Skip to content Skip to navigation

Ecstasy-related ER visits rose almost 75 percent from 2004-2008

March 25, 2011
by News release
| Reprints

A new national study indicates that the number of hospital emergency visits involving the illicit drug Ecstasy increased from 10,220 in 2004 to 17,865 visits in 2008—a 74.8 percent increase.

According to this new study by the Substance Abuse and Mental Health Services Administration (SAMHSA) most of these Ecstasy-related visits (69.3 percent) involved patients aged 18 to 29, but notably 17.9 percent involved adolescents aged 12 to 17.

Ecstasy use can produce psychedelic and stimulant side effects such as anxiety attacks, tachycardia, hypertension and hyperthermia. The variety and severity of adverse reactions associated with Ecstasy use can increase when the drug is used in combination with other substances of abuse—a common occurrence among Ecstasy users.

This SAMHSA study indicates that 77.8 percent of the emergency department visits involving Ecstasy use also involve the use of at least one or more other substances of abuse. Among Ecstasy-related emergency department cases involving patients aged 21 or older 39.7 percent of the patients had used Ecstasy with three or more other substances of abuse.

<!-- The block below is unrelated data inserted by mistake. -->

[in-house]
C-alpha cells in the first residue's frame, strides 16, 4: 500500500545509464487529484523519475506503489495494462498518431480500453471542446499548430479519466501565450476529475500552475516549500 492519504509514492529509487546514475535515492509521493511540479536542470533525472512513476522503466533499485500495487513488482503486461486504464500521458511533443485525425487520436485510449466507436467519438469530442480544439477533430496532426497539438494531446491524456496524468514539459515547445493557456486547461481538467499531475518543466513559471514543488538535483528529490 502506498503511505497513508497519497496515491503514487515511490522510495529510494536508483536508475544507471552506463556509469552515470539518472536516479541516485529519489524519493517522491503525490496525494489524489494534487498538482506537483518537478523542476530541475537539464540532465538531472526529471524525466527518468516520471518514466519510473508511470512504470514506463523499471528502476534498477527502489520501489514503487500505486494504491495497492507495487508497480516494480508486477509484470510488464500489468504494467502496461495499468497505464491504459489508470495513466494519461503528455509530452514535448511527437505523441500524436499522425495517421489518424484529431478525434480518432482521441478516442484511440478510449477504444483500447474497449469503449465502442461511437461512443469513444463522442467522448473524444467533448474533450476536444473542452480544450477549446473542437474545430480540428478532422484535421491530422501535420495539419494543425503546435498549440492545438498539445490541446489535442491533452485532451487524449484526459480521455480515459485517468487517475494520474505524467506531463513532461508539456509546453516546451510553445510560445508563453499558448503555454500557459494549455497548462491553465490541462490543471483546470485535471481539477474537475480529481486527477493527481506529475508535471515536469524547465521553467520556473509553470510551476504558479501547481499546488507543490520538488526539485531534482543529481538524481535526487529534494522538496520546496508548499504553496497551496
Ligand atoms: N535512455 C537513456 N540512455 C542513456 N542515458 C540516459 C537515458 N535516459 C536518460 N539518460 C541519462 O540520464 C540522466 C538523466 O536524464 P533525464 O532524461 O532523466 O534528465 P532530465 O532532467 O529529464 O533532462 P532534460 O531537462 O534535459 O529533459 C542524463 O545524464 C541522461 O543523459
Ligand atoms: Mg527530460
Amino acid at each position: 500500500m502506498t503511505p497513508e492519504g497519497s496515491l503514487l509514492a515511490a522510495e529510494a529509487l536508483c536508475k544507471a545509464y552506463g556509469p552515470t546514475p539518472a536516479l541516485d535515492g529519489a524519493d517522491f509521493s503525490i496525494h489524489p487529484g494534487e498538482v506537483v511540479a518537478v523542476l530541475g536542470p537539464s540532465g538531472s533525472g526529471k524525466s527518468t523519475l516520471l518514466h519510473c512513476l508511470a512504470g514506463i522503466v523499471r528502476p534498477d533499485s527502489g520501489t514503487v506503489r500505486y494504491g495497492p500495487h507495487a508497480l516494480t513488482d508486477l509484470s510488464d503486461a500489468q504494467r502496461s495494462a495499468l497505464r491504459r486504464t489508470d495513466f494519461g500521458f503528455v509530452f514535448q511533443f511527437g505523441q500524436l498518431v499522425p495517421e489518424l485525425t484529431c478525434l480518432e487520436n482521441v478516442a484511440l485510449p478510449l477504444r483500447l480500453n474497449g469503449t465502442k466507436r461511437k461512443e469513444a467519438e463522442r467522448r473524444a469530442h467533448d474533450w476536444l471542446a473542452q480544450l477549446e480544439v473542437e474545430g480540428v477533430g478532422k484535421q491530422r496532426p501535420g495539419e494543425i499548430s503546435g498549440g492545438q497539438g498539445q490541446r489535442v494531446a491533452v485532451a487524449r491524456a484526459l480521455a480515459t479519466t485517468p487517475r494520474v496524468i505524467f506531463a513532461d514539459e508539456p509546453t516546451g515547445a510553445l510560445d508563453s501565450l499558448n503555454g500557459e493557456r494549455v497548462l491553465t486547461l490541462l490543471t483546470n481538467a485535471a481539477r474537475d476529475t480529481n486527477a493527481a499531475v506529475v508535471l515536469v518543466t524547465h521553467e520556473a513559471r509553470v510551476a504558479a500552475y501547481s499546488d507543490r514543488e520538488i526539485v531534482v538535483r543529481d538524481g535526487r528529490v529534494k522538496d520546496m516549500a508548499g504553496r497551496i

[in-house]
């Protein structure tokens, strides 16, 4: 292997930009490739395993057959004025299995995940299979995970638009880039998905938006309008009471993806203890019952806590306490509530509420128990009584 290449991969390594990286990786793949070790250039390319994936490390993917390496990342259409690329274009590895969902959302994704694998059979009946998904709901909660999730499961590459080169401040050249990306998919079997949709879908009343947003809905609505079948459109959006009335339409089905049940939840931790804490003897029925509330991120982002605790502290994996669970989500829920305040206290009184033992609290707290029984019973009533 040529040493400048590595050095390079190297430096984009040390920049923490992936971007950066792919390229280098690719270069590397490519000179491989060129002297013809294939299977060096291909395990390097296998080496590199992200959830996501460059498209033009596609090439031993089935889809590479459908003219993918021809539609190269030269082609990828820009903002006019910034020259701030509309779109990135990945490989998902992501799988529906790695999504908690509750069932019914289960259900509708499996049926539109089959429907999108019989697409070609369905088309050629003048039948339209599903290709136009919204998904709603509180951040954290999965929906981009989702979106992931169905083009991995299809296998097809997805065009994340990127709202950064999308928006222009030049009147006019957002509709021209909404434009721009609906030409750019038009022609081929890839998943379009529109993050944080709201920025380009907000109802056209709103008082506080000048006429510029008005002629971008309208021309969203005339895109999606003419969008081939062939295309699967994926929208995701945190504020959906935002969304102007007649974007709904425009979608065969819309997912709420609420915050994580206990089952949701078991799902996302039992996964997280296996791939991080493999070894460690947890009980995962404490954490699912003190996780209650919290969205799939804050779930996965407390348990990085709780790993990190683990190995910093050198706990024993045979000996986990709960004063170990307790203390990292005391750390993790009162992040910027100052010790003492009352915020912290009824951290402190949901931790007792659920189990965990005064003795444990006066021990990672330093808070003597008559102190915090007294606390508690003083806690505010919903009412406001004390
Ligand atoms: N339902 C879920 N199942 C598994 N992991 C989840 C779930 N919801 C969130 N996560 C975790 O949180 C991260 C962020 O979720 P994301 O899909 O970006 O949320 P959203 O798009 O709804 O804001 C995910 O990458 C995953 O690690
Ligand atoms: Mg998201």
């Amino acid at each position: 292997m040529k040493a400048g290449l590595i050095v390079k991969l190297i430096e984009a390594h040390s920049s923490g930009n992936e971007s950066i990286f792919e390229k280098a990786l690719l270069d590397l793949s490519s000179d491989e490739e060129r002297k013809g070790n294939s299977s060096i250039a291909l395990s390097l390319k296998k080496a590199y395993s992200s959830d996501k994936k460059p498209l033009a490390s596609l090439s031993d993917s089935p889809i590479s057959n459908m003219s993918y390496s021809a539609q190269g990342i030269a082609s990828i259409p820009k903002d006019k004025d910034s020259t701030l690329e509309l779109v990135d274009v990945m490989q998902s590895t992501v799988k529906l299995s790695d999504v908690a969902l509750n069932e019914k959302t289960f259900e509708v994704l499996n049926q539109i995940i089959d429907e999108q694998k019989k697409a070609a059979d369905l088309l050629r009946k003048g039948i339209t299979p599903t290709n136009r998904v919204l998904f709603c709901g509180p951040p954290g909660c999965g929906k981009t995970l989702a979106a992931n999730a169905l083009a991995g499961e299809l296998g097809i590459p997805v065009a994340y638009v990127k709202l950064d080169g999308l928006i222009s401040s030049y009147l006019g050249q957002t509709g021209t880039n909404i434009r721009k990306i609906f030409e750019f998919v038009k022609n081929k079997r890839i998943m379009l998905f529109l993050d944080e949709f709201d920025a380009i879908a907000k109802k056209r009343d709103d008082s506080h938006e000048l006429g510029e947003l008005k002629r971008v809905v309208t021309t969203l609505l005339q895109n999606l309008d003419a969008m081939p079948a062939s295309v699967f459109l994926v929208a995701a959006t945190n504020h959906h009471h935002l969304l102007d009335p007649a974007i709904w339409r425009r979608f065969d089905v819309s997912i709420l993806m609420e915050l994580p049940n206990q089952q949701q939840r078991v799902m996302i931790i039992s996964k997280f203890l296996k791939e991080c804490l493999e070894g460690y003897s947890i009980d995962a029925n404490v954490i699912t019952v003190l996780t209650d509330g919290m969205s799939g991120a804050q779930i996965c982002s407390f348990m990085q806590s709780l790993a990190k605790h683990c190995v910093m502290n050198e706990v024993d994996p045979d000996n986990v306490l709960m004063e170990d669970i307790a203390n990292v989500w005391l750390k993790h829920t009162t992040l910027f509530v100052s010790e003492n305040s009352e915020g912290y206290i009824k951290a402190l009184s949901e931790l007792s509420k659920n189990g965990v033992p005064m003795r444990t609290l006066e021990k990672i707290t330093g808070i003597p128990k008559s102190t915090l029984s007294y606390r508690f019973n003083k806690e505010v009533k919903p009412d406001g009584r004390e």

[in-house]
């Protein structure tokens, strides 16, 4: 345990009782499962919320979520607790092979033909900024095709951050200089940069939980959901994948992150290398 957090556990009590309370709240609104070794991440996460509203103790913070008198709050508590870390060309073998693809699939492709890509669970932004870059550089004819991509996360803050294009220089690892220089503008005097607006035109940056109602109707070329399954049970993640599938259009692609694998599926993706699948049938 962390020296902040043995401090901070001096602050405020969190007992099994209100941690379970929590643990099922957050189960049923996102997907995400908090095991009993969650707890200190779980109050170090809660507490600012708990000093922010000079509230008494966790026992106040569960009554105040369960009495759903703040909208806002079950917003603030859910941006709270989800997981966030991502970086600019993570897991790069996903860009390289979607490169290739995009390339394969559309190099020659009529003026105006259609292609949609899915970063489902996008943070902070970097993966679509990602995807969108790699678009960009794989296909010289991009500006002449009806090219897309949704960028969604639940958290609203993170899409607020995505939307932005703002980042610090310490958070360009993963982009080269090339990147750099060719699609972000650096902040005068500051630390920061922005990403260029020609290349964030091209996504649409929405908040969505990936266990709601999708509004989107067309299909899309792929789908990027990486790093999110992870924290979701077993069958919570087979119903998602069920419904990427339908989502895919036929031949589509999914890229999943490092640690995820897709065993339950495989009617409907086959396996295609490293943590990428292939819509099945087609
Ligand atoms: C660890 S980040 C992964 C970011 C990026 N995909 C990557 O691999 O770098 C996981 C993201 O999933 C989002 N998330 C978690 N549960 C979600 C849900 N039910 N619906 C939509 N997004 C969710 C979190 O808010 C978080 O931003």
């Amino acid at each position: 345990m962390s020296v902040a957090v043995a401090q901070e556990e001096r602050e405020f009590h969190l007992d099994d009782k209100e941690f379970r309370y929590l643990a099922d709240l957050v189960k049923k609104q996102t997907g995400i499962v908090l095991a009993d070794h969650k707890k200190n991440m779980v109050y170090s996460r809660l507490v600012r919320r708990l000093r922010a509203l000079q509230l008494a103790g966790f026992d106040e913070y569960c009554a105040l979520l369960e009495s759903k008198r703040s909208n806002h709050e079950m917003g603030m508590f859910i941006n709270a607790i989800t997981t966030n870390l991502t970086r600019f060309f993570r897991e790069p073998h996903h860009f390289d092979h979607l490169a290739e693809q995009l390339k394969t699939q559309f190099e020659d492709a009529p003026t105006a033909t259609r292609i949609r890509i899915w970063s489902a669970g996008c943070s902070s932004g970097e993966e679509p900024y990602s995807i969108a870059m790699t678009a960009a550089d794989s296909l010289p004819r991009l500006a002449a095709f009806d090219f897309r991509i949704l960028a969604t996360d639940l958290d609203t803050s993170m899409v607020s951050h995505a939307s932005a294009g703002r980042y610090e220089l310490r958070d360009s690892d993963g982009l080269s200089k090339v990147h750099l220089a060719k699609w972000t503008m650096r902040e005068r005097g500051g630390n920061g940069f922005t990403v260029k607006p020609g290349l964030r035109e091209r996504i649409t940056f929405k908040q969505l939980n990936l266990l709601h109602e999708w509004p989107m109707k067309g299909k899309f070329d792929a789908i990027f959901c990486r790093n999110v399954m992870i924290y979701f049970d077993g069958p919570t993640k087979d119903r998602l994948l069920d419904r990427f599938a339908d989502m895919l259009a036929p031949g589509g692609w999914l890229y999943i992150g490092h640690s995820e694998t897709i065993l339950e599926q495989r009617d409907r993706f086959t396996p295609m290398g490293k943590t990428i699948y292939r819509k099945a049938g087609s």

“The resurgence of Ecstasy use is cause for alarm that demands immediate attention and action,” said SAMHSA Administrator Pamela S. Hyde, JD. “The aggressive prevention efforts being put into place by SAMHSA will help reduce use in states and communities, resulting in less costly emergency department visits related to drug use.”

Emergency Department Visits Involving Ecstasy was developed as part of the agency’s strategic initiative on data, quality and outcomes. It is based on data from SAMHSA’s 2004 - 2008 Drug Abuse Warning Network (DAWN) reports. DAWN is a public health surveillance system that monitors drug-related hospital emergency department visits reported throughout the nation.

A copy of the report is accessible at here.

Topics